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Weekly Doses of Pop-up Psych

We all make cringey mistakes and deserve to move on, rather than feel confused or regretful after an icky social situation. Each week, I will dissect a murky social, life cycle, or pop culture topic to help you understand, learn, and move on. As a former academic, I am a super-picky consumer of research (and you should be too) as well as the content I create and share, so those new solutions, data and/or additional resources have certainly met my approval.

Decoding Dilemmas: Straddling the Fine Line Between Snitching and Helping


When two sixth grade boys planned a fight after school behind the town’s library, half the grade showed up to watch. Everyone seemed to know about the upcoming rumble, except the adults.  Although the kids gathered around they were disturbed to see the boy who initiated the fight get his teeth knocked out in one punch. Had an adult been alerted and intervened, the boy from the fight would have his four original teeth, instead of implants. Mercifully, it was something fixable, but it could have been more tragic.


See something, say something, is the latest campaign slogan placed in airports and other mass transit stations to encourage bystanders to report suspicious activity to a legal authority in hopes of catching a problem before it happens. However, snitches get stitches is the myth that if someone “tells” on someone else, they will get hurt. Snitching was found to be a hindrance to the criminal justice system, because of fear of retaliation


Three questions to clarify the gray area of snitching vs. helping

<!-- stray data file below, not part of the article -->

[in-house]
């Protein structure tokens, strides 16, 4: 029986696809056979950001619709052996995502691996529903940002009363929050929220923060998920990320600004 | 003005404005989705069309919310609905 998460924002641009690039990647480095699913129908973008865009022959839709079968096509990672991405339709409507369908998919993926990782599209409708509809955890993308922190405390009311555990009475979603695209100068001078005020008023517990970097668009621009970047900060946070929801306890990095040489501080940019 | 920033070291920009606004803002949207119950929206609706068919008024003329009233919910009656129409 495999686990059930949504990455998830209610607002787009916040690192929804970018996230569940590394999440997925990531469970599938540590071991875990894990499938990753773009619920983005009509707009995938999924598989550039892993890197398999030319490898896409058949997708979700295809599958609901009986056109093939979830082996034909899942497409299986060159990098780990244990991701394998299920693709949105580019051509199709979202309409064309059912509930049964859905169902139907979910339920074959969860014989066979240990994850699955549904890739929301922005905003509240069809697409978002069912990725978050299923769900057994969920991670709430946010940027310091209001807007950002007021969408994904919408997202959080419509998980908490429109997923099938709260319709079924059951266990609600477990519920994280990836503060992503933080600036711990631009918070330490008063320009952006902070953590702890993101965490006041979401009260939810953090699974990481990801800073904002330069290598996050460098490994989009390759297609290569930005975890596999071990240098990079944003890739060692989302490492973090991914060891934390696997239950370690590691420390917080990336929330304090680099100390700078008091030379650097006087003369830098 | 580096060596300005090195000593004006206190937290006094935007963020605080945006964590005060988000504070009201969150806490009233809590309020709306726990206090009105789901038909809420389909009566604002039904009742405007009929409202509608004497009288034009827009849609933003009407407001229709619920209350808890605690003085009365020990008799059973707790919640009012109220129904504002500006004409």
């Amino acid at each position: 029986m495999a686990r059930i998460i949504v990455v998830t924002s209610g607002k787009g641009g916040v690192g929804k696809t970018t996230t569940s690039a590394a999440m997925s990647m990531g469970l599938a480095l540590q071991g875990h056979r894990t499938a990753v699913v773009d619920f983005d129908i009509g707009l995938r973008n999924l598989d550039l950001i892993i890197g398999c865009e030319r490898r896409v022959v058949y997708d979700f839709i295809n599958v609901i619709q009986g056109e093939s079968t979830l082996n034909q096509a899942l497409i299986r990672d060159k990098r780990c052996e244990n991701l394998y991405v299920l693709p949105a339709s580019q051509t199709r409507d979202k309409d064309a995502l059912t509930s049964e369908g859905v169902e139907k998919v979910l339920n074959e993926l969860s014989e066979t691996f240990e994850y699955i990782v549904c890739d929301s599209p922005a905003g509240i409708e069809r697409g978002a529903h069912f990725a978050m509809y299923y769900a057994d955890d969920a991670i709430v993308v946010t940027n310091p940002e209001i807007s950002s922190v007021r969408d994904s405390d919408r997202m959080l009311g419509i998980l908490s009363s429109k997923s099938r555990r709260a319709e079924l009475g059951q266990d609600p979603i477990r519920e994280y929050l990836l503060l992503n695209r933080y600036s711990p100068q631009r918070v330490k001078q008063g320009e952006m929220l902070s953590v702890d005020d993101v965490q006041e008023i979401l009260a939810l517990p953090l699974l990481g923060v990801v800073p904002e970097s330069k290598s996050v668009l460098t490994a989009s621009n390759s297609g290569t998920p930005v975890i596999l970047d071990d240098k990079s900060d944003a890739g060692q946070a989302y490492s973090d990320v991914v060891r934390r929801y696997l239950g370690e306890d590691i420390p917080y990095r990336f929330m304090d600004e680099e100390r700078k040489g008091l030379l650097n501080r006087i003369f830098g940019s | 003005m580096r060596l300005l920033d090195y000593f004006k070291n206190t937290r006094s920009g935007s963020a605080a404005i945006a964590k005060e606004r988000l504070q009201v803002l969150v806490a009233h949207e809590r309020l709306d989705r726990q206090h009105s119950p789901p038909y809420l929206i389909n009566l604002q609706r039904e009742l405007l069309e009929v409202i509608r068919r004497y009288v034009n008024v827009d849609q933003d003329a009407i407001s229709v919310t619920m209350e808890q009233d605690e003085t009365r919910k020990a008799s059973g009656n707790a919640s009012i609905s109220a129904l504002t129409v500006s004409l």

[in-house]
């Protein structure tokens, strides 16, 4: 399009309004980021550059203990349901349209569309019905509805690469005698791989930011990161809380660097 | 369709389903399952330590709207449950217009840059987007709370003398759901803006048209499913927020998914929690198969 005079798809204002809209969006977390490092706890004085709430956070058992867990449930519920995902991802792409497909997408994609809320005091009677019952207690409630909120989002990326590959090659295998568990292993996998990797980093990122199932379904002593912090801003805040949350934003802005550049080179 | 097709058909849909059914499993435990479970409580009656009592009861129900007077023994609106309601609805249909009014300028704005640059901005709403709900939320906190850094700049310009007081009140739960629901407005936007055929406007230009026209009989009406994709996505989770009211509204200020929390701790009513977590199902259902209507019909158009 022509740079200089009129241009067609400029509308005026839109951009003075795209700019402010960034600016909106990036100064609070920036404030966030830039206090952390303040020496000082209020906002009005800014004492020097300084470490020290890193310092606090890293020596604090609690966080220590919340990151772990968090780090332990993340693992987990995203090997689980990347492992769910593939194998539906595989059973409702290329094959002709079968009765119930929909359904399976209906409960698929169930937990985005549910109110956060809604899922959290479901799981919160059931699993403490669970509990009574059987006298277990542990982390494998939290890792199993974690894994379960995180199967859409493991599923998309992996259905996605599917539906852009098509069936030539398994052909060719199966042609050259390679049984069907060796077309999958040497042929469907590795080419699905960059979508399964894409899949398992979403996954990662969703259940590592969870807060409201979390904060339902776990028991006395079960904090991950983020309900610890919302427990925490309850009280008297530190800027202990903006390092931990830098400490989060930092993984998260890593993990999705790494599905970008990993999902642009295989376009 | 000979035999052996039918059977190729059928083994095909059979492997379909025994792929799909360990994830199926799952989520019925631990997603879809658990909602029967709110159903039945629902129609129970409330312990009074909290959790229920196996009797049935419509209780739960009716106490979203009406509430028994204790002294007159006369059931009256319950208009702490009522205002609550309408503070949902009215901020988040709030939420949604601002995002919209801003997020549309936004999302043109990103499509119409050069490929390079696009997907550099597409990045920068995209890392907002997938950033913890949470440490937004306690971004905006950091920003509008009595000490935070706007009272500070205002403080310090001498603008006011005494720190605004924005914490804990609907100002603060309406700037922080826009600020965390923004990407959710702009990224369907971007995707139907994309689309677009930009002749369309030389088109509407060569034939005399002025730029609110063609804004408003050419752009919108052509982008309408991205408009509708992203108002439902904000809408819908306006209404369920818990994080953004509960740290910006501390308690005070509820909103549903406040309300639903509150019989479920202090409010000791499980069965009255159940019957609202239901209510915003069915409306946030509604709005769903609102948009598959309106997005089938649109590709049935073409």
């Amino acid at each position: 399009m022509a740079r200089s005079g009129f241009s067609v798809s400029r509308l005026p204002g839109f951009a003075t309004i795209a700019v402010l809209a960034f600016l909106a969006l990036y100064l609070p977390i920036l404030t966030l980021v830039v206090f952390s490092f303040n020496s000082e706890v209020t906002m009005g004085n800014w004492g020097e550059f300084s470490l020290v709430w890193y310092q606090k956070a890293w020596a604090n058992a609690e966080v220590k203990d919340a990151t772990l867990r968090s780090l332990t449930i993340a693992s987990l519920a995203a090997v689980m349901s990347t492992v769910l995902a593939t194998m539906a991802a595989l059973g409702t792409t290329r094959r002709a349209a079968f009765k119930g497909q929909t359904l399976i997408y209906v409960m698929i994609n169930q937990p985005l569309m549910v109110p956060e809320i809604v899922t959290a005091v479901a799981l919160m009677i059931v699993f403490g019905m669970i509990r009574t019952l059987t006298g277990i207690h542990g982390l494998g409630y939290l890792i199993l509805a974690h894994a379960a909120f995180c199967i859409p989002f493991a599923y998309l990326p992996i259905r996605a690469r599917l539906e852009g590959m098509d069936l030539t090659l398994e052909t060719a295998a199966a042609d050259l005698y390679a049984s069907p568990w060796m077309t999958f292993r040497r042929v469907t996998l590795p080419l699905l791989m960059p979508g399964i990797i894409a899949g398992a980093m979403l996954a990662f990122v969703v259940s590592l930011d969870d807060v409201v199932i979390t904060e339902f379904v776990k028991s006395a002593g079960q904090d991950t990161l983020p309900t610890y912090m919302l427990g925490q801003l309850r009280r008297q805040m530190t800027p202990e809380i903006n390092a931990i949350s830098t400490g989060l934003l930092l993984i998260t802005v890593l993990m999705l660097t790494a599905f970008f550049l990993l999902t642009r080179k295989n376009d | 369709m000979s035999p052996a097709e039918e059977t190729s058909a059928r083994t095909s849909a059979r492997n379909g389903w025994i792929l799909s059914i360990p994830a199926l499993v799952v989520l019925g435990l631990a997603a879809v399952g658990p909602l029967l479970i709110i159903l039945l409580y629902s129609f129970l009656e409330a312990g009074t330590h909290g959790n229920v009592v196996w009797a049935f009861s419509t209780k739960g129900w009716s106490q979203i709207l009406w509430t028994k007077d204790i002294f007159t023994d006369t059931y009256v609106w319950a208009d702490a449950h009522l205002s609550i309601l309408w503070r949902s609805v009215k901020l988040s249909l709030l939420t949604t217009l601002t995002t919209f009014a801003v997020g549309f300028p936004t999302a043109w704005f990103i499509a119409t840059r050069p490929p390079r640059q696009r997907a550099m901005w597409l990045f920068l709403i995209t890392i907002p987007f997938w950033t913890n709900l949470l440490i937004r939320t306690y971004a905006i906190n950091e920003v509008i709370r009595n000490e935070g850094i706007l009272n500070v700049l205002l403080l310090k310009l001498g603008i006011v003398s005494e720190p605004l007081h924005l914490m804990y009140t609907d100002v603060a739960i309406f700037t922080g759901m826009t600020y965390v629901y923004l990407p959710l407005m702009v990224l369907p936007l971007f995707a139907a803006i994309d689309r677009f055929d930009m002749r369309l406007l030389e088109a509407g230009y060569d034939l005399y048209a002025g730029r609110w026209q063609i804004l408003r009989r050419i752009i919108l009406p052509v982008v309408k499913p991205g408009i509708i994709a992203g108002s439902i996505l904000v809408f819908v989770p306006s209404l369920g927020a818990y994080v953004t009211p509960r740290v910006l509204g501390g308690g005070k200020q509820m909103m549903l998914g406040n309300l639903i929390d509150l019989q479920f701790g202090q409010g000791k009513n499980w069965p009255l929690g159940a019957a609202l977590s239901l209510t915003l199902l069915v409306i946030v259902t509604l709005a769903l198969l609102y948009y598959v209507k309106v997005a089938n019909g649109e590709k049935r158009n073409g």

Anybody can say anything they want about anyone. We never know if it’s really true. Here is the rule for breaking confidentiality in therapeutic situations: an individual threatens to hurt him/her/themself or other people.  Nobody wants to see someone’s life or general well-being compromised, but there is the struggle between trying not to snitch and passing along information that could make or break someone’s safety.


What is your intention of sharing the information?


There needs to be mindful awareness as to why the information should or should not be shared. Snitching is when the intention is to gossip, blackmail, or get revenge. Helping aims toward an intervention to stop risky behaviors. For instance, if you have learned that your dear friend’s recreational alcohol consumption is becoming a daily habit, you might share the situation with someone trustworthy so you can try to get them help.


How will I feel when I share the information?


Although there is likely to be some discomfort and confusion, hopefully, it will be a relief to get it off your shoulders. It was brave if you had to divulge something awkward to potentially prevent a situation.  If you feel loud and proud with a twinge of guilt (because you know it was wrong), then the info was probably not shared for the right reasons. Reporting something anonymously is better than harboring a secret about a possible tragedy.


What evidence do I have to support my claim?


There is a difference between substantial data and general hearsay. Be prepared to show facts to support your assertion. For example, if you are at a highway rest stop and you see a young woman who looks like she might be trafficked, make sure you have substantive evidence (future blog topic) before alerting the authorities; as opposed to making false accusations.


How can you help people report suspicious activity anonymously?

Hi Beautiful Readers and thank you for reading this! I'm Dr. Joanne Broder, Media Psychologist, Author, and Fellow of the American Psychological Association. Please consider me to help you write your memoir, blogs, speeches, e-books, as well as coach you on your dissertation or thesis.  Click here so we can connect!

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